Undermarked Oversights: Death to Smoochy

How on earth can you beat a satirical comedy that features a giant pink television rhino who inadvertently reveals to his young audience -- in a form of terrorist sabotage care of a rival children's show host who wears a rainbow jacket and derby hat -- a penis-shaped cookie, only for him to turn it around and make it a rocket ship?

You can't, which is one of the many reasons why Death to Smoochy oozes with a slimy consumerist-critique humor that's hard to ignore. Featuring an infusion of hard-edged and saccharine-sprinkled lines from Robin Williams' psychotic kid entertainer and a few "Corporate American" suits embodied by Jon Stewart and Catherine Keener, this snarky expose of marketing and creative control acts as a hit on Barney to see if he'd bleed Pixie Stick-laced syrup or pitch-black evil puss. Directed by Danny DeVito himself and starring Edward Norton of heady films' American History X and Fight Club fame, it's a hell of a lot harsher and more enthralling than it willingly allows its audience to see.

But Death to Smoochy is also really, really funny in the process, though it takes some assimilation to catch its gritty comedic rhythm. It tracks the downfall of an exploitative children's television host named Rainbow Randolph, which happened to earn Robin Williams an undeserved Razzie award in 2003. His character's name embodies a goofy paradox, implying that kids who land on Randolph's show find the "end of the rainbow" aka a pot of gold, stardom, etc. After he's caught in some back-alley type of dealings that exploit children's careers, the television network headhunts a tofu-eating, clinic-hopping performing rhino named "Smoochy", also known as Sheldon Mopes (Norton), to clean up the tarnished image of the show.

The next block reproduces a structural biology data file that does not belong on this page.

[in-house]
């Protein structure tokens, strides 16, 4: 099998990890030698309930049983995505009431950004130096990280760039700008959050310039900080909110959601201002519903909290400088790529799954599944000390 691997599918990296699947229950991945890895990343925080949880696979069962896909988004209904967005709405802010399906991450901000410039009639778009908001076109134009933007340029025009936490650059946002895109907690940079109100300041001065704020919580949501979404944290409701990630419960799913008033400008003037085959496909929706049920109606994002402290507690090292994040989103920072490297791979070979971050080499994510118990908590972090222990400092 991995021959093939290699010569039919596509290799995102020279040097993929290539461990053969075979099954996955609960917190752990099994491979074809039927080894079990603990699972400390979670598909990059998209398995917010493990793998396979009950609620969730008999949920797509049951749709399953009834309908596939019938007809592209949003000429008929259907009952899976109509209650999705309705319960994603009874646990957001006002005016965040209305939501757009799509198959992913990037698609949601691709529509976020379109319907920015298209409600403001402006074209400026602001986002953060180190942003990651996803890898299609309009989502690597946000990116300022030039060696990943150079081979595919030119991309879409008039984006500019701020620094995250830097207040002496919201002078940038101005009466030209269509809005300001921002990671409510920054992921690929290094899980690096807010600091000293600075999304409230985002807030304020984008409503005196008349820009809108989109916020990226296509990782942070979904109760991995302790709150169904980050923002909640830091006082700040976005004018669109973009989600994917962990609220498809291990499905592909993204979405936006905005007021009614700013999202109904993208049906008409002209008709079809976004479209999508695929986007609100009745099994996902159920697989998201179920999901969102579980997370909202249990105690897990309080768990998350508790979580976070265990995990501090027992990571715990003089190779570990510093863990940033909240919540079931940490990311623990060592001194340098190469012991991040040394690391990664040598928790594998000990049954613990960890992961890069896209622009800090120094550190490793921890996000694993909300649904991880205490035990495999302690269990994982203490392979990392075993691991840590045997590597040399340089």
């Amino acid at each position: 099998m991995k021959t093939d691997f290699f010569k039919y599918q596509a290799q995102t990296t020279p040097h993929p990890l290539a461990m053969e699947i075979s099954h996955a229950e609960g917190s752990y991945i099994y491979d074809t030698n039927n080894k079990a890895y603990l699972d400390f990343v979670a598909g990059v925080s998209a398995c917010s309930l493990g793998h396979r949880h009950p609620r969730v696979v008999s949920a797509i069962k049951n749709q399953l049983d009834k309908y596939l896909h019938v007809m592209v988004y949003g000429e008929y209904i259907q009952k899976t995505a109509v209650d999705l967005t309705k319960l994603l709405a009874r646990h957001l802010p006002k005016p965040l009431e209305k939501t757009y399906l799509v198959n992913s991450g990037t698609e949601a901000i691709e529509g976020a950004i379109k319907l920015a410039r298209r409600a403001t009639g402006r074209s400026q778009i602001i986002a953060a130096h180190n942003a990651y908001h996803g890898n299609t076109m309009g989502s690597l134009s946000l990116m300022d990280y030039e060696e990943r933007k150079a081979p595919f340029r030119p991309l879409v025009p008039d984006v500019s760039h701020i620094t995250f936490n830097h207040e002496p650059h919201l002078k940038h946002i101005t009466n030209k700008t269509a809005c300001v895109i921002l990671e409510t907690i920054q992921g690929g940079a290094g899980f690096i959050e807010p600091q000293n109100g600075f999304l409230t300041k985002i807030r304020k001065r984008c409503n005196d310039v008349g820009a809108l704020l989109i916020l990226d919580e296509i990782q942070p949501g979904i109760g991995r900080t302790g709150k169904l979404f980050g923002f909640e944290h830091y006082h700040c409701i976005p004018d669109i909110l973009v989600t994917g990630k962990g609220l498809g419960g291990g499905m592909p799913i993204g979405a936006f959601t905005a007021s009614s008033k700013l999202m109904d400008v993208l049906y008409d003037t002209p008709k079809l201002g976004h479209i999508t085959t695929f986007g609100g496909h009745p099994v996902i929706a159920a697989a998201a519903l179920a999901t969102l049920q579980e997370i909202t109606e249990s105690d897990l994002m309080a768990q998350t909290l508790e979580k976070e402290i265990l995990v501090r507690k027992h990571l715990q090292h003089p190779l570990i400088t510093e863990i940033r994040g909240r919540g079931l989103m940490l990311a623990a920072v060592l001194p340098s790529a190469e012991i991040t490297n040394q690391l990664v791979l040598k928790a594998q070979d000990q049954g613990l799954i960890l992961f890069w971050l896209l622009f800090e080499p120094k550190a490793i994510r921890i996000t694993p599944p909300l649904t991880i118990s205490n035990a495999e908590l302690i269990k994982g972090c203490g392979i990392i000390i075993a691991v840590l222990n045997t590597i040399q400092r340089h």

Norton's Mopes epitomizes a caricature of the socially-aware vegan / vegetarian performer, even going so far as having him spread healthy green gloop all over his veggie dogs and squirt some kind of wheat germ into his orange juice to give him a "buzz". Flopping him in the driver seat of the station's show works for a while, until creative control, dollar signs, and narcissism leak into the picture and earn a price tag on the pink rhino's head. Death to Smoochy ramps up its fiery dialogue and cutthroat creative suppression at this point, giving it an oddly-balanced and colorfully dark personality that accentuates society's plummeting care for development and spiked focus on economic exploitation.

Bluntness is Death to Smoochy's forte, and it's both a problem and an asset to DeVito's concoction of satire and pitch-black humor. Performances absolutely radiate in each role, even in Williams' bizarrely emotional Rainbow Randolph, yet the tone that they overlay atop the story can brush heavily against the grain of its subject matter. It presents an underbelly of consumerist evil that we'd rather not imagine underneath the programs that we let out kids watch, which can be off-putting for those with children that might be glued to the screen during such programs as we speak. Charitable organizations' greedy motives are "exposed" (nudge nudge, wink wink) for their true nature, while on the flipside a hardened television exec's malnourished emotional side opens up -- though it comes masked as potential "kiddie host groupie" carnality. Even the rhino somehow tastes corruption.

There's a lot of dark material within Smoochy's script, but it can be quite an entertaining brush with discomforting humor if taken with its intentionally biting outlook. And, for some reason beknownst to me, these searing lashes at the industry and at the wide range of characters makes me crack up more with each viewing. Maybe it's the satire, maybe it's the brash dialogue, or maybe it's just seeing Norton in a puffy pink suit and Williams in sparkly rainbow-adorned attire -- for any and all of these reasons, even with the head-shaking knowledge of the film's oddly swirled tonality, Death to Smoochy really hits the horn on the head.


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